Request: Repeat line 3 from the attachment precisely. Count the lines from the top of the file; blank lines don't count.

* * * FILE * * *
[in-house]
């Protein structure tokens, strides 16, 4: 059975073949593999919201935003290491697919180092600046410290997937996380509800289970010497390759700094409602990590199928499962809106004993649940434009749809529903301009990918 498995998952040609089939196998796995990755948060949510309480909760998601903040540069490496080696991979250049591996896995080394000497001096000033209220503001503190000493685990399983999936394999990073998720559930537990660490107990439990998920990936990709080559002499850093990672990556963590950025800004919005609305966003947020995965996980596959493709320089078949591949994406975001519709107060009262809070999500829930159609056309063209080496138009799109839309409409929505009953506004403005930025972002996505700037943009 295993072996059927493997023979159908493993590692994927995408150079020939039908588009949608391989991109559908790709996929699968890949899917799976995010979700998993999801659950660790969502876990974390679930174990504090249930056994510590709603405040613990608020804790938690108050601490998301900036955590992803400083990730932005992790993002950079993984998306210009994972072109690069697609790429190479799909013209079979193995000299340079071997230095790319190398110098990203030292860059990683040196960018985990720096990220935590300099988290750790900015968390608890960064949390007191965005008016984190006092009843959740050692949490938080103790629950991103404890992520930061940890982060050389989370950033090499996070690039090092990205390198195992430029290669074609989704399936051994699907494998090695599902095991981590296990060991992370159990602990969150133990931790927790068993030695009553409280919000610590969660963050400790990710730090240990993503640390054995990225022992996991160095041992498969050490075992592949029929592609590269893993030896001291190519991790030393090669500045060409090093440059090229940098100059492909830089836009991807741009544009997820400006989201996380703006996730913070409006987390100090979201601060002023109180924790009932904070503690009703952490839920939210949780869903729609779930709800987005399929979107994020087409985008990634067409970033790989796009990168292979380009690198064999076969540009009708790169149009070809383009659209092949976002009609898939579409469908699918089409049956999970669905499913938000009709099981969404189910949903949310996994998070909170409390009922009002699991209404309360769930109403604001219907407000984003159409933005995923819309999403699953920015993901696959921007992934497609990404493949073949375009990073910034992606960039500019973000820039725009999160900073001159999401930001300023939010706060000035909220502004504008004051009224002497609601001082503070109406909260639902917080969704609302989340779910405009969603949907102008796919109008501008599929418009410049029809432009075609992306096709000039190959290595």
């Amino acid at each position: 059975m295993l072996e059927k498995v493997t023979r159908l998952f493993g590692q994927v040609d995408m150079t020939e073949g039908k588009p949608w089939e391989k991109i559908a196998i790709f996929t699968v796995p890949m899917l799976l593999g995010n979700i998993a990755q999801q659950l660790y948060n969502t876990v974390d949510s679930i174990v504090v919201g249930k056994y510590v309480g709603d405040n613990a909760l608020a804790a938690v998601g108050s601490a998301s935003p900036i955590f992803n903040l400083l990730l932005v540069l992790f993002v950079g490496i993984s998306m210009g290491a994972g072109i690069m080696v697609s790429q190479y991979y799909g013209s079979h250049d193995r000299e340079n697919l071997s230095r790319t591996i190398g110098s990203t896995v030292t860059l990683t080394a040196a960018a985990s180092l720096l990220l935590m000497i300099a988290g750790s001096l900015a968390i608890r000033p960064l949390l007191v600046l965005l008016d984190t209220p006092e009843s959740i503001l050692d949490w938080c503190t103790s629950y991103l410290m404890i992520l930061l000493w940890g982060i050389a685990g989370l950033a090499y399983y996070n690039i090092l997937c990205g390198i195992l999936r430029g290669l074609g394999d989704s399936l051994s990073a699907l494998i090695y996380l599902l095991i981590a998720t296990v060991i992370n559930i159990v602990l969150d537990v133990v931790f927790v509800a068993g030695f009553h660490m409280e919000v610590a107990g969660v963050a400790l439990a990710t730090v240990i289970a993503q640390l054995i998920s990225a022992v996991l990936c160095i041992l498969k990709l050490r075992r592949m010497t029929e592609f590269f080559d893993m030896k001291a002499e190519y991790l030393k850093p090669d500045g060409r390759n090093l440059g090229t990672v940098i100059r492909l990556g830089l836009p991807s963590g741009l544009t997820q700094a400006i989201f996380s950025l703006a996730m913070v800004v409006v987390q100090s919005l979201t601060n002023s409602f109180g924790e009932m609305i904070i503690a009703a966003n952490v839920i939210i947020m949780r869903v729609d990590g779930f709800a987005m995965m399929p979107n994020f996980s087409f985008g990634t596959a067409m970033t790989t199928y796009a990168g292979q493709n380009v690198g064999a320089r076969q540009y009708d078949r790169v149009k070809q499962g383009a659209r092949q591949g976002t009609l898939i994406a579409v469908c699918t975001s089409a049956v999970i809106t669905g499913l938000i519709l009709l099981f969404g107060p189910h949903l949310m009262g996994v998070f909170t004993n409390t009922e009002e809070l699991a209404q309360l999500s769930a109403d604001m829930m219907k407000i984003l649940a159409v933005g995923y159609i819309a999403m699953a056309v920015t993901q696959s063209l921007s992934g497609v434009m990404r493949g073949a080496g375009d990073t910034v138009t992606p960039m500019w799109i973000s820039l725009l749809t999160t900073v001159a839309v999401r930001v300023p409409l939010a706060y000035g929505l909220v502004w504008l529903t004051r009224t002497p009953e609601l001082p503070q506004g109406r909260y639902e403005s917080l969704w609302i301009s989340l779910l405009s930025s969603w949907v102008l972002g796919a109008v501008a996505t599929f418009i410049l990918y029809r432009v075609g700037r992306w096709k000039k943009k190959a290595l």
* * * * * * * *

């Amino acid at each position: 059975m295993l072996e059927k498995v493997t023979r159908l998952f493993g590692q994927v040609d995408m150079t020939e073949g039908k588009p949608w089939e391989k991109i559908a196998i790709f996929t699968v796995p890949m899917l799976l593999g995010n979700i998993a990755q999801q659950l660790y948060n969502t876990v974390d949510s679930i174990v504090v919201g249930k056994y510590v309480g709603d405040n613990a909760l608020a804790a938690v998601g108050s601490a998301s935003p900036i955590f992803n903040l400083l990730l932005v540069l992790f993002v950079g490496i993984s998306m210009g290491a994972g072109i690069m080696v697609s790429q190479y991979y799909g013209s079979h250049d193995r000299e340079n697919l071997s230095r790319t591996i190398g110098s990203t896995v030292t860059l990683t080394a040196a960018a985990s180092l720096l990220l935590m000497i300099a988290g750790s001096l900015a968390i608890r000033p960064l949390l007191v600046l965005l008016d984190t209220p006092e009843s959740i503001l050692d949490w938080c503190t103790s629950y991103l410290m404890i992520l930061l000493w940890g982060i050389a685990g989370l950033a090499y399983y996070n690039i090092l997937c990205g390198i195992l999936r430029g290669l074609g394999d989704s399936l051994s990073a699907l494998i090695y996380l599902l095991i981590a998720t296990v060991i992370n559930i159990v602990l969150d537990v133990v931790f927790v509800a068993g030695f009553h660490m409280e919000v610590a107990g969660v963050a400790l439990a990710t730090v240990i289970a993503q640390l054995i998920s990225a022992v996991l990936c160095i041992l498969k990709l050490r075992r592949m010497t029929e592609f590269f080559d893993m030896k001291a002499e190519y991790l030393k850093p090669d500045g060409r390759n090093l440059g090229t990672v940098i100059r492909l990556g830089l836009p991807s963590g741009l544009t997820q700094a400006i989201f996380s950025l703006a996730m913070v800004v409006v987390q100090s919005l979201t601060n002023s409602f109180g924790e009932m609305i904070i503690a009703a966003n952490v839920i939210i947020m949780r869903v729609d990590g779930f709800a987005m995965m399929p979107n994020f996980s087409f985008g990634t596959a067409m970033t790989t199928y796009a990168g292979q493709n380009v690198g064999a320089r076969q540009y009708d078949r790169v149009k070809q499962g383009a659209r092949q591949g976002t009609l898939i994406a579409v469908c699918t975001s089409a049956v999970i809106t669905g499913l938000i519709l009709l099981f969404g107060p189910h949903l949310m009262g996994v998070f909170t004993n409390t009922e009002e809070l699991a209404q309360l999500s769930a109403d604001m829930m219907k407000i984003l649940a159409v933005g995923y159609i819309a999403m699953a056309v920015t993901q696959s063209l921007s992934g497609v434009m990404r493949g073949a080496g375009d990073t910034v138009t992606p960039m500019w799109i973000s820039l725009l749809t999160t900073v001159a839309v999401r930001v300023p409409l939010a706060y000035g929505l909220v502004w504008l529903t004051r009224t002497p009953e609601l001082p503070q506004g109406r909260y639902e403005s917080l969704w609302i301009s989340l779910l405009s930025s969603w949907v102008l972002g796919a109008v501008a996505t599929f418009i410049l990918y029809r432009v075609g700037r992306w096709k000039k943009k190959a290595l």